Listen to Cameron Muir reading his article. The audio version of this article may differ from the written version.
On Lord Howe Island, 600 kilometres off of Australia’s east coast, you can snorkel the world’s southernmost coral reef, clamber up a basalt mountain to a cloud forest 850 metres above the sea, and clap your hands to induce providence petrels to fall from the sky and land at your feet. David Attenborough once described this place as “so extraordinary it is almost unbelievable.” It’s the last place I’d expect to witness suffering and death.
I’m here following biologist Jenn Lavers and her team as they study shearwater birds that feed their chicks to death with ocean plastic. Each day we wake at dawn to collect the birds that have died on their first flight and then washed up on the beaches. By midmorning, we head to the lab, where the scientists dissect the birds, pulling out piece after piece of plastic, and then we work until close to midnight in the colony, pumping the chicks’ stomachs with water to induce them to vomit pieces of plastic.
Today I’ve walked to Mount Gower, Lord Howe’s highest mountain, where the sheer cliffs catch the humid seaborne winds, creating a microclimate and shrouding the summit in a near-permanent band of mist. The palms are low, the trees gnarled, and everything is coated with moss and lichen. You have to crouch and crawl as if you’re in a miniature world. Through the gaps in the canopy, you can see providence petrels riding the winds, courting. Seabird enthusiasts from around the world travel here to witness this.
I’ve come to escape the bleak rhythms of collecting, dissecting, and counting. I’m with a group, and at the summit canopy, fellow trekkers pant and wheeze, compare cuts and scrapes, torn clothes, and mud stains. As I sit on sedges and grasses, eating a muesli bar, a woodhen emerges from the forest.
I’d heard about these birds. They have become part of a conservation success story, lauded by locals and scientists. Forty years ago, the woodhen faced extinction. Ornithologists only counted 15 birds. Beginning in the 1970s, with millions of dollars in funding, conservationists began a program to eradicate cats and pigs on the island. One scientist, who spent a year working on a captive breeding program, tending to the incubated eggs, carefully turning them a little each day, and waking every two hours to handfeed chicks with tweezers. Their population numbers about 300 today.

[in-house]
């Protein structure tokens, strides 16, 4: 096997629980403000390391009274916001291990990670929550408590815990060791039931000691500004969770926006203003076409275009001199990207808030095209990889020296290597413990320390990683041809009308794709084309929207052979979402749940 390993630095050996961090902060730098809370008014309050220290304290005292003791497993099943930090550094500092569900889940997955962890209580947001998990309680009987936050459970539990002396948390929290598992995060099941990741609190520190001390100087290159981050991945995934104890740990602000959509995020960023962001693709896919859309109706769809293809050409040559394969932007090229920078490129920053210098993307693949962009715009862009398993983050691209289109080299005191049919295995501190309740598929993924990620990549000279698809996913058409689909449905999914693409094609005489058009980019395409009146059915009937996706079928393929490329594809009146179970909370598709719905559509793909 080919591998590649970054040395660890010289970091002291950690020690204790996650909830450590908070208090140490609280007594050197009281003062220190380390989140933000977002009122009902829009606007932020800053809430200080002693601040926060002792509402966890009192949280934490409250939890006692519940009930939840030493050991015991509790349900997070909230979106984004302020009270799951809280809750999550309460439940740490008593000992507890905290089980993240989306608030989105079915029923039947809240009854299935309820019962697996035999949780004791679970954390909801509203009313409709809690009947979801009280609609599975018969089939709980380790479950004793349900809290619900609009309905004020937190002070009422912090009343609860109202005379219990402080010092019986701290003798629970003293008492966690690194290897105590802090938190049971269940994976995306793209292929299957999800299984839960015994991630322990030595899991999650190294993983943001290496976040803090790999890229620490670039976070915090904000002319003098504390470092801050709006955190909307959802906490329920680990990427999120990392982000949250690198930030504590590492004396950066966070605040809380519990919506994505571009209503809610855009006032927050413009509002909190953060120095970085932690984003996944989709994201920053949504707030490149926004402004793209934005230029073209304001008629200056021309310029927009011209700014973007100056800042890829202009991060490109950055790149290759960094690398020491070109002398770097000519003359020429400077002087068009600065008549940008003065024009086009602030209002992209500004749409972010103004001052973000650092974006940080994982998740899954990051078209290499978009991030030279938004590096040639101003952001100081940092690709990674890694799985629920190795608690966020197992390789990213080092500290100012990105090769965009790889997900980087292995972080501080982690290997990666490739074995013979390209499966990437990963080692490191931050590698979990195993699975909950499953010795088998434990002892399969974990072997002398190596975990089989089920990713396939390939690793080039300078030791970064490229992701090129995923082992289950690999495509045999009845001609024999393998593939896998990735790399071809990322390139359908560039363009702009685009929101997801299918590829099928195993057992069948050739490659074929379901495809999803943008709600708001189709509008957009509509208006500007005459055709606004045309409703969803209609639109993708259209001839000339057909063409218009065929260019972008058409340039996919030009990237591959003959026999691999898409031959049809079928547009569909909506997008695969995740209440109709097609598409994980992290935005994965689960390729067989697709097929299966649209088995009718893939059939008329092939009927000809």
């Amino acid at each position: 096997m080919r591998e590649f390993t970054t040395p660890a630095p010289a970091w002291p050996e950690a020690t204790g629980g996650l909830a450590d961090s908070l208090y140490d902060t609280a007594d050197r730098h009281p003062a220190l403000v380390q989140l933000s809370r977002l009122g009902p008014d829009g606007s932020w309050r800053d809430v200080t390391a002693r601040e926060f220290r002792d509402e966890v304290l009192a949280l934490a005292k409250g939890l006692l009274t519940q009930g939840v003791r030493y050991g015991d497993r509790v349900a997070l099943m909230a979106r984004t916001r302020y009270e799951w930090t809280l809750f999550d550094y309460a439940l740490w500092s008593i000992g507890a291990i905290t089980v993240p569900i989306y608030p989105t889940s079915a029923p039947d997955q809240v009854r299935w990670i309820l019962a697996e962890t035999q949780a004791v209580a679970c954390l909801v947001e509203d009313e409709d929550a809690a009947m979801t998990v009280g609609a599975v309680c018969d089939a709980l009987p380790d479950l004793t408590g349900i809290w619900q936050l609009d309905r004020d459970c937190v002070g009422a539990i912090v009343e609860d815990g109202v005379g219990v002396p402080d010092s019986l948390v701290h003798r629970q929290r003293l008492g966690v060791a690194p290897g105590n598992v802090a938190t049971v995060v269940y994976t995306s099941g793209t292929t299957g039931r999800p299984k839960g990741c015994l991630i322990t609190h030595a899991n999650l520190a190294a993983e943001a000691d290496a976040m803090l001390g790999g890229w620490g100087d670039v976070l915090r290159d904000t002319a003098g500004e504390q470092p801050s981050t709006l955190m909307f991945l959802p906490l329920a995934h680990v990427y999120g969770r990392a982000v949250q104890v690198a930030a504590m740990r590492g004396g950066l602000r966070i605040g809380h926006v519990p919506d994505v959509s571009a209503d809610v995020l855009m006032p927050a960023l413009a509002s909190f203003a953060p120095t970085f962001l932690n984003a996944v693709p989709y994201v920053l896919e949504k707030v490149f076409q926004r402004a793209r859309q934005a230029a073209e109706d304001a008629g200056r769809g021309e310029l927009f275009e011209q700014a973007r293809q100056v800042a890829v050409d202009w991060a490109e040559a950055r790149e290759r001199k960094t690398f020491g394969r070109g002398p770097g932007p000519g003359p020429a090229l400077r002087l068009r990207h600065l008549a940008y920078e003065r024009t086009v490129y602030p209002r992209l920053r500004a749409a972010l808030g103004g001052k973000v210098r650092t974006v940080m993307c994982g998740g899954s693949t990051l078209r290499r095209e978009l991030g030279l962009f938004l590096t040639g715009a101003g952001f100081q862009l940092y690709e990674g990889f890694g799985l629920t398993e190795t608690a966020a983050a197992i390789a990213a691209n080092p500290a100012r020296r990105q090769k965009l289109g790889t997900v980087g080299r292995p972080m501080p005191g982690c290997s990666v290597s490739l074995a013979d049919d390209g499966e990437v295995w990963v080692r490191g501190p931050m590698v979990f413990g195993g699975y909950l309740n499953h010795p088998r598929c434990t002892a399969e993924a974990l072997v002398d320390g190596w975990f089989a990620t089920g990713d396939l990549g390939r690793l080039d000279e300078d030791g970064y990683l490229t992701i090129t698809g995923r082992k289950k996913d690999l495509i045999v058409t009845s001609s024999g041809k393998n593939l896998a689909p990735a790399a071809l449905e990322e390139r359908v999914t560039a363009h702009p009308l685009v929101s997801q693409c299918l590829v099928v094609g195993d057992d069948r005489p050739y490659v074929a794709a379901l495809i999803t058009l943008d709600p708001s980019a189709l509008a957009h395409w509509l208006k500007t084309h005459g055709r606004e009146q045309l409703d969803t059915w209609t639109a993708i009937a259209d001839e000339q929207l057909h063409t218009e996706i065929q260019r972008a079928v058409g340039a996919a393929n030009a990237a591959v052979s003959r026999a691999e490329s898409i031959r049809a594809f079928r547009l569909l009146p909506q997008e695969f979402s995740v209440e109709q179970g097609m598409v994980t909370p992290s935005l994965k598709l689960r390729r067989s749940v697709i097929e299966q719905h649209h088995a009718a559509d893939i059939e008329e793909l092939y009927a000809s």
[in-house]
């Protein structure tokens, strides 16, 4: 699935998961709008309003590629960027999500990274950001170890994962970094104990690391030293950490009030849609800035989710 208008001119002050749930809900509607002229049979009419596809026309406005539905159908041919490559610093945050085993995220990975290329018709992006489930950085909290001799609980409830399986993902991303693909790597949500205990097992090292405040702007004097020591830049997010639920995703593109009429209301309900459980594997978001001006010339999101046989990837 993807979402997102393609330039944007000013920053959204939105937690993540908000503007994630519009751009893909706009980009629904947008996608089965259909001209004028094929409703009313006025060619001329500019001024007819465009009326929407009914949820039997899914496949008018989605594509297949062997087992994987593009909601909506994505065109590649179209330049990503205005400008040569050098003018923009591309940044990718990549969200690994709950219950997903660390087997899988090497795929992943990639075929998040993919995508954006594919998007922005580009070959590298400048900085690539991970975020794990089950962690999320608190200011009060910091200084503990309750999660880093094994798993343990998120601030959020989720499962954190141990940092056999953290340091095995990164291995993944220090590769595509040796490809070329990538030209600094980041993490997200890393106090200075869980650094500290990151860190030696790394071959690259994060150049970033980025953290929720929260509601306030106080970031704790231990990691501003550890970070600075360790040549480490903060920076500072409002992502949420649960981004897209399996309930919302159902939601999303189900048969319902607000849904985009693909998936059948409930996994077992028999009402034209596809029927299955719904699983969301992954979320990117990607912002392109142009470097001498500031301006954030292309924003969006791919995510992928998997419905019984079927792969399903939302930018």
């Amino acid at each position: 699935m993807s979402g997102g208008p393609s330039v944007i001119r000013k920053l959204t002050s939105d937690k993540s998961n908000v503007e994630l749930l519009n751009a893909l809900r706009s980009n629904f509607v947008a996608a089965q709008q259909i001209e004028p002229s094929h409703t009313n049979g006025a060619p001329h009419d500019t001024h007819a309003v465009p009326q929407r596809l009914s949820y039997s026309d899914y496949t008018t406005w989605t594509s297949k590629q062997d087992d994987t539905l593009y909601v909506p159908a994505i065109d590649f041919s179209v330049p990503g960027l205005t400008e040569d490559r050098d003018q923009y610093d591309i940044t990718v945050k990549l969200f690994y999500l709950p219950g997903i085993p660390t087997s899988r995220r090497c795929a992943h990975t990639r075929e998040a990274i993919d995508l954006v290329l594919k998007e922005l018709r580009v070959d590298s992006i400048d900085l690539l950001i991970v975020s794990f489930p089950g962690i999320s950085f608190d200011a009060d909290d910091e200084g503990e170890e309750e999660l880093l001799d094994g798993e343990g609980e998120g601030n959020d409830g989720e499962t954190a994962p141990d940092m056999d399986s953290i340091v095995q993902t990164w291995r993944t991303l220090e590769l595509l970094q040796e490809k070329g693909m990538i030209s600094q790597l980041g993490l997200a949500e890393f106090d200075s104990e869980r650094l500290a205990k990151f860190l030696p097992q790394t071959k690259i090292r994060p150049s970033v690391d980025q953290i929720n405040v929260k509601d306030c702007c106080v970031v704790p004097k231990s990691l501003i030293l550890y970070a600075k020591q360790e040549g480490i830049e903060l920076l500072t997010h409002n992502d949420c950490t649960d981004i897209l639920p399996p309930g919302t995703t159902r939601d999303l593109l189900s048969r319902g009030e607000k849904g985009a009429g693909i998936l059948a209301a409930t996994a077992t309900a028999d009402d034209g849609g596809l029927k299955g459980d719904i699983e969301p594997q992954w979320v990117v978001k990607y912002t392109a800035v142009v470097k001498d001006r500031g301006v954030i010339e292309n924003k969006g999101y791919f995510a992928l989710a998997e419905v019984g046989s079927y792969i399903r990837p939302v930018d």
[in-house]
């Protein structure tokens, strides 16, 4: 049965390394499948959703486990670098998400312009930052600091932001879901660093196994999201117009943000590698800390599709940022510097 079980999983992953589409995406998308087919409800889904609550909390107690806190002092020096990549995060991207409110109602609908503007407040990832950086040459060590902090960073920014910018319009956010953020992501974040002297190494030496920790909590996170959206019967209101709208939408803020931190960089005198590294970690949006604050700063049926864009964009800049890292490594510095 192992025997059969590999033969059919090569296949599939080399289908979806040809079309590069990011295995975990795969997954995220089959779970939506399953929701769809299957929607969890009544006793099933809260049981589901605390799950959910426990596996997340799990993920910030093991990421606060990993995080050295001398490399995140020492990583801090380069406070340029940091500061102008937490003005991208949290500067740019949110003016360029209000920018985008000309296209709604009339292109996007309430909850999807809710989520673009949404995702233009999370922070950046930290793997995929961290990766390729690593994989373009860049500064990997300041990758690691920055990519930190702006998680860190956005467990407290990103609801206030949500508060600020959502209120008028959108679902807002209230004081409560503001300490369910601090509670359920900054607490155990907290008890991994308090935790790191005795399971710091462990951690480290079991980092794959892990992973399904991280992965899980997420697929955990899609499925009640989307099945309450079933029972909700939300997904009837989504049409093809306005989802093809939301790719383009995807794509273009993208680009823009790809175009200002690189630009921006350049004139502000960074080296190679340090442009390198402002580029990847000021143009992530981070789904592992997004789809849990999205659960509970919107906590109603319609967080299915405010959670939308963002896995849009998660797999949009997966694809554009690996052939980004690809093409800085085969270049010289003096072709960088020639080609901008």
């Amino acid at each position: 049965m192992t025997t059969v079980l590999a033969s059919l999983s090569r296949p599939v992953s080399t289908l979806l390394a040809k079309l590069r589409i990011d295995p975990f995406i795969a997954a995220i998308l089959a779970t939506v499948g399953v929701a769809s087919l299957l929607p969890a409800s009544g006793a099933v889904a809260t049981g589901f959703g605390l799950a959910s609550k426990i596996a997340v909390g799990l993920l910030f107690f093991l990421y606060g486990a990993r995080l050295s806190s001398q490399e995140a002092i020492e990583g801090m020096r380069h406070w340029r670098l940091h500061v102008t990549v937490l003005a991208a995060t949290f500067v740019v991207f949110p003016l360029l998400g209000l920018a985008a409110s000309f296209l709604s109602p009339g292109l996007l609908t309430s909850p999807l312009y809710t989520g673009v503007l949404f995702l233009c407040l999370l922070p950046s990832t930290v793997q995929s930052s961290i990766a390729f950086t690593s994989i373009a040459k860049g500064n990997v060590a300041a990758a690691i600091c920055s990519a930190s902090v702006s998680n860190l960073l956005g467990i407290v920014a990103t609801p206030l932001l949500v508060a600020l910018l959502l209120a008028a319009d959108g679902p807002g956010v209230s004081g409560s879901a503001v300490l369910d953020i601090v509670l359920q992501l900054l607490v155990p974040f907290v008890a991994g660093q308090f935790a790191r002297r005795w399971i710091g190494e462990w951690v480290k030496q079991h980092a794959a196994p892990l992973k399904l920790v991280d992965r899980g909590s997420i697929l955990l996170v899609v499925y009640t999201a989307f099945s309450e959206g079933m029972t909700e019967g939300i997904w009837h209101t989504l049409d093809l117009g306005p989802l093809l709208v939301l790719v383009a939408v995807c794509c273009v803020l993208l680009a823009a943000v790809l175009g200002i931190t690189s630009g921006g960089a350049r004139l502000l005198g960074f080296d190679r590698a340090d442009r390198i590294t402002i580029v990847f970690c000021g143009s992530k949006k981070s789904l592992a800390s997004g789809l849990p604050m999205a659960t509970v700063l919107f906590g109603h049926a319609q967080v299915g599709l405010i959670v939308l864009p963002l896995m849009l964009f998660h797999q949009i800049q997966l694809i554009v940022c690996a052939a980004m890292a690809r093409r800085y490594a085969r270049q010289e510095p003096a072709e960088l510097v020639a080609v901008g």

The woodhen forages in the grass and then steps a little closer to me. He’s drab, olive grey, a little smaller than a common farmed hen, with no flourishes save for some white ear coverts and mottling through his nape. He doesn’t have a melodic sing song; he communicates through a series of low grunts. This is the most unostentatious miracle bird you could imagine.
Now he walks under my raised knees and for a moment I’m thrilled that this special bird is so close, a creature back from the brink, nonchalantly pecking at the crumbs of my muesli bar, oblivious to how precarious his existence was.
But then he looks at me, and I notice his unnerving red iris, then he turns his head and inspects me with his other eye.
And I can tell that at this moment, he knows. He might’ve looked dim at first, but he knows.
I can’t help thinking about E. O. Wilson’s alternative name for the Anthropocene, the Eremocene, or “the Age of loneliness,” which foreshadows an epoch of existential isolation after humans have extinguished much of the living world. As Delia Falconer writes in the Sydney Review of Books, we face the prospect of a future “in which we are thrown back only upon ourselves.”
So I tell the woodhen, “I know, buddy.”
In James Bradley’s novel Clade, set in the near climate-changed future, a scientist has reached the end of his marriage, and cruelly tells his partner the birds that she watches out the window are declining, but no one knows why: “… they might look fine but they’ve stopped breeding, or if they’re still breeding their eggs aren’t hatching, or the heat is killing the chicks. The ones you can see here are adults because that’s all that’s left, and when they’re gone that will be the end of them.”
He says, “They’re a ghost species.”
I look at the woodhen, this spectre from a previous epoch, and I wonder if his mates, the shearwaters down below this mountain, are a ghost species. I wonder how long until someone decides to intervene and begin breeding them by hand in warm boxes.
I look the woodhen in the eyes and tell him, “I know you know.”
And maybe it’s from the exertion of the climb, but I swear he’s mocking me. He knows our fates are entwined. Humans aren’t so different.
And then he puts on his dim, impassive look again, our brief encounter over, and wanders back into the forest.